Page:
Coaching & Communication 3

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In posts 1 and 2 we explored six communication styles and the relative advantages and disadvantages of each:

  • Tells
  • Sells
  • Tests
  • Consults
  • Joins
  • Delegates

So how does all this relate to coaching and where would we place coaching on the spectrum. Some argue that coaching is all about empowering others and so must sit ‘right of centre’ towards delegation. However, we can also see that perhaps coaching doesn’t belong to this range of alternatives at all as it almost represents a philosophy of communication rather than a style. In many ways coaching is a means of adopting the advantages of each of the other styles whilst minimizing the disadvantages.

Placing coaching on the spectrum
Placing coaching on the spectrum

Good coaches don’t fear loss of control as they know that the people they coach will have formulated their plans and ideas in their presence. Thus the coach has the ability to warn against a certain course of action if it is against the rules or likely to cause problems. Also, we’ve seen that coaching is an effective way for managers to build trust in their teams and so they can resort to Tell when the situation demands it without worrying about the team being uncooperative or becoming disillusioned.

So far we have considered the merits of various communication styles in a general context. What about when we need to communicate with another to help them develop?

It seems that Tell is dominant here and perhaps this is because most of us were conditioned to learn in this way at school. We would sit in rows of desks while the teacher would tell us what we needed to do and how to do it and lessons would consist of being told what we needed to know. But this doesn’t always work. Try explaining to someone how to do up a tie or lace a training shoe without showing them – it’s almost impossible. To do so requires us firstly to understand exactly the process that needs to be done and then to find the language to convey that process to another person in a way they can understand.

The modern world of work is changing so fast that we can no longer be certain that the ways and methods we used to become successful will be valid for the next generation. Solving today’s problems with yesterday’s solutions is a big risk.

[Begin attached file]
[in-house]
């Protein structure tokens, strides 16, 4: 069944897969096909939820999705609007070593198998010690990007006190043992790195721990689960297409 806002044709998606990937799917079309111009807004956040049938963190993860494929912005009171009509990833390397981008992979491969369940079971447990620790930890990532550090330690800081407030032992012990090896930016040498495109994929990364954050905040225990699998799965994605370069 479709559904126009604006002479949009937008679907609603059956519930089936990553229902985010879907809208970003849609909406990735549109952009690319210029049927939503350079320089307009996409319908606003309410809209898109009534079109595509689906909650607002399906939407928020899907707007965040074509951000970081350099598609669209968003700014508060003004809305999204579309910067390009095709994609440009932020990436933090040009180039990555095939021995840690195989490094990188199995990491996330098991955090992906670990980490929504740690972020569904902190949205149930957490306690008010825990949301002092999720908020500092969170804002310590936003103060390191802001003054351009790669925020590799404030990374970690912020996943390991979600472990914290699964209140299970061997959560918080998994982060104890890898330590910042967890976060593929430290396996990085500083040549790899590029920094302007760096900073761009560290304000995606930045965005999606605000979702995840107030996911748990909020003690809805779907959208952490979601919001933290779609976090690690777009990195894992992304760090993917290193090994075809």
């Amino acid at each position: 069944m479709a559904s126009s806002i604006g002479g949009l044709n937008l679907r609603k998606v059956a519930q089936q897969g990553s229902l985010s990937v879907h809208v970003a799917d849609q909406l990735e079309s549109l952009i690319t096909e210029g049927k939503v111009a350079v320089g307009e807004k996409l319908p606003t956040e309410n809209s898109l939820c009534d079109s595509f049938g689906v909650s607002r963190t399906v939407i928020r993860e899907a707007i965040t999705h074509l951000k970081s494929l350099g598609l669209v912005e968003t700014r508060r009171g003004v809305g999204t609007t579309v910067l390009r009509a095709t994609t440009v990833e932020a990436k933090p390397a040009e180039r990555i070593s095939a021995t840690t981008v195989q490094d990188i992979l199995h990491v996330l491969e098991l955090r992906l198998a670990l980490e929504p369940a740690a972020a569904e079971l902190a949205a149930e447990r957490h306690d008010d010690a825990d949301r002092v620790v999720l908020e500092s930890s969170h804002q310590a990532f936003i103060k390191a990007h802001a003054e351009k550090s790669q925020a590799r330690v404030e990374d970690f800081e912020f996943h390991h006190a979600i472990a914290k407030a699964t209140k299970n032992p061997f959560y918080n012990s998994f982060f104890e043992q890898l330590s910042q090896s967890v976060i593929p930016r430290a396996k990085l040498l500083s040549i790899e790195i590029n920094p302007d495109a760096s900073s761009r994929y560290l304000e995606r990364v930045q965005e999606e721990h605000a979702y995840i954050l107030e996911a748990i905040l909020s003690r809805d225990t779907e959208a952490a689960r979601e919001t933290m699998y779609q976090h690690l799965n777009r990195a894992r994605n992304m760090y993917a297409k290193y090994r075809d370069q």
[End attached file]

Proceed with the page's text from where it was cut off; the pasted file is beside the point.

Furthermore, people don’t retain a great deal of learning when they have only ever been told what to do. How many managers have you heard yelling, “If I’ve told you once, I’ve told you a thousand times!”, or “How many times do I have to tell you?”

Coaching presents a way of dealing with these problems as it is concerned with drawing our rather than putting in and thus enables people to learn in their own way and at their own speed. In this way we get learning and development that sticks in the same way as learning to swim or to ride a bicycle.

There’s an old Chinese proverb which, roughly translated, states:

“Tell me and I forget, show me and I remember, involve me and I understand”

Coaching is the best way to involve people in their own learning.

Matt Somers

Matt Somers

Matt Somers is the UK’s leading trainer of managers as coaches. His coaching skills training programmes, books, articles and seminars have helped thousands of managers achieve outstanding results through their people.

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2 Responses

  1. Great reference to the Chinese proverb! Although I’m not a teacher, I know that I comprehend best by doing and so I try to remember that when I’m teaching something to someone else.

    1. Hi Stephanie. Thanks for taking the time to comment. A wise man once told me that learing is easier than being taught and I find proof of this theory day in and day out. Good luck and keep in touch.

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